Our Opinion: Seeking a Nautilus, City Hall compromise

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The heated dispute between Pittsfield Mayor Linda Tyer and Berkshire Nautilus owner Jim Ramondetta over metered parking in the lot that will replace the Columbus Avenue garage has been centered around who knew what when. That is of less significance than what happens going forward.

Mr. Ramondetta went before the City Council last Tuesday to complain that City Hall had not informed him that the new lot will include parking meters. He is concerned that the meters will chase away customers who have come to rely on the free three-hour parking in the deteriorating garage. The mayor counters that her office has communicated with the Berkshire Nautilus owner and his representatives about the metered parking and she is determined to implement the downtown metered parking plan fairly to all businesses and assure that it generates the revenue needed to pay for parking construction and maintenance work. (Eagle, April 13). What was said and not said among the parties will never be resolved and is at this point irrelevant.

Mr. Ramondetta describes himself as an "early investor" in the revitalization of downtown who deserves a break from City Hall as his business faces growing competition. He moved his business from the site that was to become part of the footprint of a new downtown baseball park, a plan rejected by voters at a referendum, to Summer Street in 2001, putting about $1.2 million into the space. The mayor points out that Berkshire Nautilus received a five-year tax incentive following the move.

Berkshire Nautilus has its own parking lot and there is some free three-hour parking available on Summer Street. Mr. Ramondetta counters that with about 200 people a day coming to his business and availing themselves of the garage parking there won't be enough free parking available once the garage is replaced by a lot containing metered parking.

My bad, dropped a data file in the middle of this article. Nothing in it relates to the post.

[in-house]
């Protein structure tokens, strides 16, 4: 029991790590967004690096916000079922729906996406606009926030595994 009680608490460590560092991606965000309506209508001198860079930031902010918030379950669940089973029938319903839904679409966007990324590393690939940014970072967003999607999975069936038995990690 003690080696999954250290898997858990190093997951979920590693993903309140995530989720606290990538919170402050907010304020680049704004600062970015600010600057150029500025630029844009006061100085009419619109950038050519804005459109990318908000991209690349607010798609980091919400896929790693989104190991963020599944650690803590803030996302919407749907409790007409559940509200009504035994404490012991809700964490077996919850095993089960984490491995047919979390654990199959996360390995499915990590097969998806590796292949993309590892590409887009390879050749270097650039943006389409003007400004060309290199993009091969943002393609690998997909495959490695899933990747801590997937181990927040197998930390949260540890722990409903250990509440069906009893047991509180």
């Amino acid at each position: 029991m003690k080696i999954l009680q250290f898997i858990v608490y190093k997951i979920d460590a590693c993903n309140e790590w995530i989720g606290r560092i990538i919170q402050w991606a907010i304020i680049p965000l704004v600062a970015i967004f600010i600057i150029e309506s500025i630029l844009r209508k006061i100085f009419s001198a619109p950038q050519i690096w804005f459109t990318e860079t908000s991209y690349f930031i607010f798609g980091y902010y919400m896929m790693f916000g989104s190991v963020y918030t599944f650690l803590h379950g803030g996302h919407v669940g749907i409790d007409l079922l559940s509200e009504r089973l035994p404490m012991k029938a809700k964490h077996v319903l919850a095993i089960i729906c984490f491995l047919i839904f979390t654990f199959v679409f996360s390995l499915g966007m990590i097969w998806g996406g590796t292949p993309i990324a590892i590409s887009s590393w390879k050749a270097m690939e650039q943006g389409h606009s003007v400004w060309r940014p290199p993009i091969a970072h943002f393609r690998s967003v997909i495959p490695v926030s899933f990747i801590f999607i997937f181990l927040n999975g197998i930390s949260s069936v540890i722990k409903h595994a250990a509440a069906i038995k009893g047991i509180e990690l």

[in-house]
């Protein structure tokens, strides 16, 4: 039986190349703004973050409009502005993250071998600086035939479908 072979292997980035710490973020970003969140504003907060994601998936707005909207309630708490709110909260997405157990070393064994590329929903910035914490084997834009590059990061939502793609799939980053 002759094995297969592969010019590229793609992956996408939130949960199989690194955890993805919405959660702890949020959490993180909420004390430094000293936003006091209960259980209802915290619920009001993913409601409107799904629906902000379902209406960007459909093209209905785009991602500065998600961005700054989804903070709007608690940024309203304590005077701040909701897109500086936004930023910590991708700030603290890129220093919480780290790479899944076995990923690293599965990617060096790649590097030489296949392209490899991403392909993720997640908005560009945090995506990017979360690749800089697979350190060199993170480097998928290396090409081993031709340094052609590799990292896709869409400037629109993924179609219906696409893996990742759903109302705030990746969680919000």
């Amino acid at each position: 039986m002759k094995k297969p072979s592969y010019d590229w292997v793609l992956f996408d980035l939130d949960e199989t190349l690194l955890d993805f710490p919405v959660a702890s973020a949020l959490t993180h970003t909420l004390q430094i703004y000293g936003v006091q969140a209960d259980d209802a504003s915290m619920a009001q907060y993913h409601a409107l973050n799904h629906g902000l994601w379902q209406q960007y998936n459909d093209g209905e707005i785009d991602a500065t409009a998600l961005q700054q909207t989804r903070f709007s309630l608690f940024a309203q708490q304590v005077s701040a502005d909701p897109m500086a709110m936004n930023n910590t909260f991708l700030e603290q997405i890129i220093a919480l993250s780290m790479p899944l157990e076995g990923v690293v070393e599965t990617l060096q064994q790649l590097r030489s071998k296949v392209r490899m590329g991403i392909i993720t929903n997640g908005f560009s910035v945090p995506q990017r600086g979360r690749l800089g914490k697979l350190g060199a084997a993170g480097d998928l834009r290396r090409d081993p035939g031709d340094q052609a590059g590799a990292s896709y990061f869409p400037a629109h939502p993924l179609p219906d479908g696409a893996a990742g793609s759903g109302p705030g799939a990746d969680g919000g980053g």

Mayor Tyer says she will be pursue a solution before the next City Council meeting and there would seem to be room for compromise. Would be it possible, for example, for the city to in effect "sell" some spots in the parking lot to Mr. Ramondetta, who could distribute placards to customers to place on their dashboards attesting that they are in paid parking? This would be a concession to a valuable downtown business without losing revenue generated by parking meters.

The city's paid parking meter program continues to have its skeptics. The parking APP is advertised as a device that makes the process simple but it is doubtful that everyone with the APP knows that city is divided into sections for the purposes of parking and that a section number must be punched in when using the parking APP. A small sign by the parking meter designates the section number, which is undoubtedly known to downtown business owners, workers, and regular customers, but it is unlikely that a visitor from out of town is aware of it. Getting a parking ticket after using the parking APP might persuade a shopper to permanently avoid downtown and its retailers. City Hall needs to expand its parking education program and it should regularly inform residents not only of how much revenue is generated by the meters but how much it pays a meter person to check for miscreants and to maintain the meters in good working order.

We look forward to the reaching of an agreement that City Hall and Berkshire Nautilus can live with. We also look forward to an ambitious effort to inform both residents and visitors of the workings of the meters and the value of their presence.

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